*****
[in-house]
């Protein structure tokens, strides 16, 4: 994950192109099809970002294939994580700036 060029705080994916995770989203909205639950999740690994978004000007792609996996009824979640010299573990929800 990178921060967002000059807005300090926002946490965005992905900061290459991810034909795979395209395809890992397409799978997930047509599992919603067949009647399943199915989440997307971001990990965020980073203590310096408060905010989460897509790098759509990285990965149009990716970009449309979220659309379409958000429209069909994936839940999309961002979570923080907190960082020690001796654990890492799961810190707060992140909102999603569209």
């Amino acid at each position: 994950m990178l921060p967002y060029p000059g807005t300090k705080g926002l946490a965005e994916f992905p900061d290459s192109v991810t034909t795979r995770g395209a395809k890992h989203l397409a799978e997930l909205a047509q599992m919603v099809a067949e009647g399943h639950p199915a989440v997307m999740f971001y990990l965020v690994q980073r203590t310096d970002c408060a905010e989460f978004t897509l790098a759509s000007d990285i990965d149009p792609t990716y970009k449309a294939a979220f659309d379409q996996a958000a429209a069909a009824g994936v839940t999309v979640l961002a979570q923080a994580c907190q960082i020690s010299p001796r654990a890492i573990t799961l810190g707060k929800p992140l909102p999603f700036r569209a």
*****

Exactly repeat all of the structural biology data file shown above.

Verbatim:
[in-house]
């Protein structure tokens, strides 16, 4: 994950192109099809970002294939994580700036 060029705080994916995770989203909205639950999740690994978004000007792609996996009824979640010299573990929800 990178921060967002000059807005300090926002946490965005992905900061290459991810034909795979395209395809890992397409799978997930047509599992919603067949009647399943199915989440997307971001990990965020980073203590310096408060905010989460897509790098759509990285990965149009990716970009449309979220659309379409958000429209069909994936839940999309961002979570923080907190960082020690001796654990890492799961810190707060992140909102999603569209």
């Amino acid at each position: 994950m990178l921060p967002y060029p000059g807005t300090k705080g926002l946490a965005e994916f992905p900061d290459s192109v991810t034909t795979r995770g395209a395809k890992h989203l397409a799978e997930l909205a047509q599992m919603v099809a067949e009647g399943h639950p199915a989440v997307m999740f971001y990990l965020v690994q980073r203590t310096d970002c408060a905010e989460f978004t897509l790098a759509s000007d990285i990965d149009p792609t990716y970009k449309a294939a979220f659309d379409q996996a958000a429209a069909a009824g994936v839940t999309v979640l961002a979570q923080a994580c907190q960082i020690s010299p001796r654990a890492i573990t799961l810190g707060k929800p992140l909102p999603f700036r569209a």